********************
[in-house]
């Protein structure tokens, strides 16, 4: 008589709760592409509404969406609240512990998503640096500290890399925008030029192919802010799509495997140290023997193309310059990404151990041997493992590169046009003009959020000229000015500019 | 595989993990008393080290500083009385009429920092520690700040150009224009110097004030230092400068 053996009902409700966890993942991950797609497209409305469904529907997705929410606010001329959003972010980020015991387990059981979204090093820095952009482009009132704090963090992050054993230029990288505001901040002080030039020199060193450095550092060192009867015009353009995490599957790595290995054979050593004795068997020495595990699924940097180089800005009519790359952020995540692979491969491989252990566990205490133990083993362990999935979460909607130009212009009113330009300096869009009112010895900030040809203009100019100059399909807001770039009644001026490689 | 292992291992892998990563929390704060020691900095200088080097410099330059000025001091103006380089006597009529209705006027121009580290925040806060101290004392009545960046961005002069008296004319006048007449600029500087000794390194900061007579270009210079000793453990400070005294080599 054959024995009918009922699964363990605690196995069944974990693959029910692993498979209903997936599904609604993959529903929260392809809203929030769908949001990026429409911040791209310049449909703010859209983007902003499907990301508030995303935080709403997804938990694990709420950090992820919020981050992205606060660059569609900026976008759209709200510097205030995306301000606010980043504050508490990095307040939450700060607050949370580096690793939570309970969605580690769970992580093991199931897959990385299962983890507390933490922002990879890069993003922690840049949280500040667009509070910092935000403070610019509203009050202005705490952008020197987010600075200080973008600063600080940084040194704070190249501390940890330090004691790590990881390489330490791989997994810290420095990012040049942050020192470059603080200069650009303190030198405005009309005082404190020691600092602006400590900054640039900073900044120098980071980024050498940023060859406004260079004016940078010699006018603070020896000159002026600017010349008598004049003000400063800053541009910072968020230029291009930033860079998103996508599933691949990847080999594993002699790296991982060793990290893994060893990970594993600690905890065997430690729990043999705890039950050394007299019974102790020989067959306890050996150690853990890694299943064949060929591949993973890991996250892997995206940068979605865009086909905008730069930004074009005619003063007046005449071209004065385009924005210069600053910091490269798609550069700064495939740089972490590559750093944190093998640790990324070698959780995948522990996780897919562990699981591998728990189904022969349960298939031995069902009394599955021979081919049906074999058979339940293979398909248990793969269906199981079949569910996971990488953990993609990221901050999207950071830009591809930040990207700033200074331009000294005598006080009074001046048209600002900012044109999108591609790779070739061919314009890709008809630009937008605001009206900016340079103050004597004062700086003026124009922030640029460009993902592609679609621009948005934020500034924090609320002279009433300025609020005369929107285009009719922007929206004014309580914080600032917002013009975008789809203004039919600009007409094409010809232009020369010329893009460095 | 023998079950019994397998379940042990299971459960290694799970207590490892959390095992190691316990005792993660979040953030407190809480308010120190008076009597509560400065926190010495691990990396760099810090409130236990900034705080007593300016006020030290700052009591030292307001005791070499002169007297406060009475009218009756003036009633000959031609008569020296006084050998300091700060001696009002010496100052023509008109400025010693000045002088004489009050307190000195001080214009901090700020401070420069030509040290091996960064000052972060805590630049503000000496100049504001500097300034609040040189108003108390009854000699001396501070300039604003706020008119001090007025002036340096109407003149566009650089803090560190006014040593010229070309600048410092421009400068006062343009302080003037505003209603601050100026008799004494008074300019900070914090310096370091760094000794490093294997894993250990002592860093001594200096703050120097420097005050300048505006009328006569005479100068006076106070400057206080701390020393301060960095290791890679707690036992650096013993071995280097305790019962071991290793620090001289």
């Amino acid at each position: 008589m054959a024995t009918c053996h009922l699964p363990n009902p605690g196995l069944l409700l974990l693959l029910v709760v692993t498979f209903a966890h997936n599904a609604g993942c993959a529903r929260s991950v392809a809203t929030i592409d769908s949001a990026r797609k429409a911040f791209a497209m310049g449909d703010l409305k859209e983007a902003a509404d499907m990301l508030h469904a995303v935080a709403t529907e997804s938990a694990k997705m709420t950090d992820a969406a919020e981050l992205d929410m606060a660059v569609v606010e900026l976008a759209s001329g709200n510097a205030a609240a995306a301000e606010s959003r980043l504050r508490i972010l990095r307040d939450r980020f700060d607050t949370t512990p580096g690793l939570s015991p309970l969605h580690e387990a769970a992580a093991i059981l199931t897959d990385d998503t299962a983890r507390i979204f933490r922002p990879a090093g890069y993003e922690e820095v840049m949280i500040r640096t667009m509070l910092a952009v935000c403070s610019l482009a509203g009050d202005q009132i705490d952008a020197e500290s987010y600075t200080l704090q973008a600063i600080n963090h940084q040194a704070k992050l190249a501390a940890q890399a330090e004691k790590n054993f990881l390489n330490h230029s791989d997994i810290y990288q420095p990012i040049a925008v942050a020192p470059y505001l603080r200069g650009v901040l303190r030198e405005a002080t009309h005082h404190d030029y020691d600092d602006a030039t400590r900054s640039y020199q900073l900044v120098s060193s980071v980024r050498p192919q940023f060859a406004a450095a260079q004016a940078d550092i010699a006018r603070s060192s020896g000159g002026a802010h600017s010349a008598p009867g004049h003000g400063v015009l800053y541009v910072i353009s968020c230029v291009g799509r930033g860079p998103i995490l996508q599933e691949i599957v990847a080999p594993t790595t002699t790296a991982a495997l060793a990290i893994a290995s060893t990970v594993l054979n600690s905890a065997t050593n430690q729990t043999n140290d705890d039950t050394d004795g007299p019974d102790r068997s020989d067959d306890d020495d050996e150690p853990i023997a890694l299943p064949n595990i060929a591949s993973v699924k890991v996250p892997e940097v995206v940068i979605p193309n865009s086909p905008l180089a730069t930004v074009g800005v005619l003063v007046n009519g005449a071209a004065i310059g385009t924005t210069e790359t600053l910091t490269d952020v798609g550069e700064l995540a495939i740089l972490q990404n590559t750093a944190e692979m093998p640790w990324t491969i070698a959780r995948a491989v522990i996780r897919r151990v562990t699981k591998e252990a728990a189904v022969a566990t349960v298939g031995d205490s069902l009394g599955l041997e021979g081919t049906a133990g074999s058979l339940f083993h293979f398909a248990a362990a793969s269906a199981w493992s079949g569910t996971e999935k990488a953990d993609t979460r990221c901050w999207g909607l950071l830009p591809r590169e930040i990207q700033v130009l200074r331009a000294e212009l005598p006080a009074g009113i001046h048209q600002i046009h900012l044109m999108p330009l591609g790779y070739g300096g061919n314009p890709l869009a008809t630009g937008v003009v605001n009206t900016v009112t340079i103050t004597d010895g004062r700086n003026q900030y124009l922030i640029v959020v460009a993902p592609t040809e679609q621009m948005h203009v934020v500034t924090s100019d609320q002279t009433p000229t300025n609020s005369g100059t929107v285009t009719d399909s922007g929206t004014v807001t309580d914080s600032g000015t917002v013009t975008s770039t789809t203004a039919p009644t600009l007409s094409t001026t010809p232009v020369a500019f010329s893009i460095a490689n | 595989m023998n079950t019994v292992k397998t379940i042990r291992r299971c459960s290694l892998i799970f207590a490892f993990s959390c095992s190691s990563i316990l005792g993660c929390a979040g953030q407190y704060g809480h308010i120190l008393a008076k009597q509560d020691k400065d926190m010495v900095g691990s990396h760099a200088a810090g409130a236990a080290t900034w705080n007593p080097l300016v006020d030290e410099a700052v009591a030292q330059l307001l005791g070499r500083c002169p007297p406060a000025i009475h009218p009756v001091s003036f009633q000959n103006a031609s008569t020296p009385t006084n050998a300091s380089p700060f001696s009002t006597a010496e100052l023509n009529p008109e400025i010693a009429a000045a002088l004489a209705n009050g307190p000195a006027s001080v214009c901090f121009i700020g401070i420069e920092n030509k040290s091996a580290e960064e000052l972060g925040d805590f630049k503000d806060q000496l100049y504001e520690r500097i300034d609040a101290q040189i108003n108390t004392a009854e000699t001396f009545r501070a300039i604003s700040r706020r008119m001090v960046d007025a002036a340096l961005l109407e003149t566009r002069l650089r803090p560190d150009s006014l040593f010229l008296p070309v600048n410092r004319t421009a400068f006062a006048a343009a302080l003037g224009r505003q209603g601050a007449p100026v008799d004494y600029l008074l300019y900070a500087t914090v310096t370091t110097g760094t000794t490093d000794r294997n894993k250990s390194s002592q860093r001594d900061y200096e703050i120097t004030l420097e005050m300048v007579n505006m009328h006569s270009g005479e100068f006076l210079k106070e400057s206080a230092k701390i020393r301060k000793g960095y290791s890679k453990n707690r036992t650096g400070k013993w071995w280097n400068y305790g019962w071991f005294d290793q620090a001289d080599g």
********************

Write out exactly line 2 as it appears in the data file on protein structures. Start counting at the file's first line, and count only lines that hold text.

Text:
């Protein structure tokens, strides 16, 4: 008589709760592409509404969406609240512990998503640096500290890399925008030029192919802010799509495997140290023997193309310059990404151990041997493992590169046009003009959020000229000015500019 | 595989993990008393080290500083009385009429920092520690700040150009224009110097004030230092400068 053996009902409700966890993942991950797609497209409305469904529907997705929410606010001329959003972010980020015991387990059981979204090093820095952009482009009132704090963090992050054993230029990288505001901040002080030039020199060193450095550092060192009867015009353009995490599957790595290995054979050593004795068997020495595990699924940097180089800005009519790359952020995540692979491969491989252990566990205490133990083993362990999935979460909607130009212009009113330009300096869009009112010895900030040809203009100019100059399909807001770039009644001026490689 | 292992291992892998990563929390704060020691900095200088080097410099330059000025001091103006380089006597009529209705006027121009580290925040806060101290004392009545960046961005002069008296004319006048007449600029500087000794390194900061007579270009210079000793453990400070005294080599 054959024995009918009922699964363990605690196995069944974990693959029910692993498979209903997936599904609604993959529903929260392809809203929030769908949001990026429409911040791209310049449909703010859209983007902003499907990301508030995303935080709403997804938990694990709420950090992820919020981050992205606060660059569609900026976008759209709200510097205030995306301000606010980043504050508490990095307040939450700060607050949370580096690793939570309970969605580690769970992580093991199931897959990385299962983890507390933490922002990879890069993003922690840049949280500040667009509070910092935000403070610019509203009050202005705490952008020197987010600075200080973008600063600080940084040194704070190249501390940890330090004691790590990881390489330490791989997994810290420095990012040049942050020192470059603080200069650009303190030198405005009309005082404190020691600092602006400590900054640039900073900044120098980071980024050498940023060859406004260079004016940078010699006018603070020896000159002026600017010349008598004049003000400063800053541009910072968020230029291009930033860079998103996508599933691949990847080999594993002699790296991982060793990290893994060893990970594993600690905890065997430690729990043999705890039950050394007299019974102790020989067959306890050996150690853990890694299943064949060929591949993973890991996250892997995206940068979605865009086909905008730069930004074009005619003063007046005449071209004065385009924005210069600053910091490269798609550069700064495939740089972490590559750093944190093998640790990324070698959780995948522990996780897919562990699981591998728990189904022969349960298939031995069902009394599955021979081919049906074999058979339940293979398909248990793969269906199981079949569910996971990488953990993609990221901050999207950071830009591809930040990207700033200074331009000294005598006080009074001046048209600002900012044109999108591609790779070739061919314009890709008809630009937008605001009206900016340079103050004597004062700086003026124009922030640029460009993902592609679609621009948005934020500034924090609320002279009433300025609020005369929107285009009719922007929206004014309580914080600032917002013009975008789809203004039919600009007409094409010809232009020369010329893009460095 | 023998079950019994397998379940042990299971459960290694799970207590490892959390095992190691316990005792993660979040953030407190809480308010120190008076009597509560400065926190010495691990990396760099810090409130236990900034705080007593300016006020030290700052009591030292307001005791070499002169007297406060009475009218009756003036009633000959031609008569020296006084050998300091700060001696009002010496100052023509008109400025010693000045002088004489009050307190000195001080214009901090700020401070420069030509040290091996960064000052972060805590630049503000000496100049504001500097300034609040040189108003108390009854000699001396501070300039604003706020008119001090007025002036340096109407003149566009650089803090560190006014040593010229070309600048410092421009400068006062343009302080003037505003209603601050100026008799004494008074300019900070914090310096370091760094000794490093294997894993250990002592860093001594200096703050120097420097005050300048505006009328006569005479100068006076106070400057206080701390020393301060960095290791890679707690036992650096013993071995280097305790019962071991290793620090001289």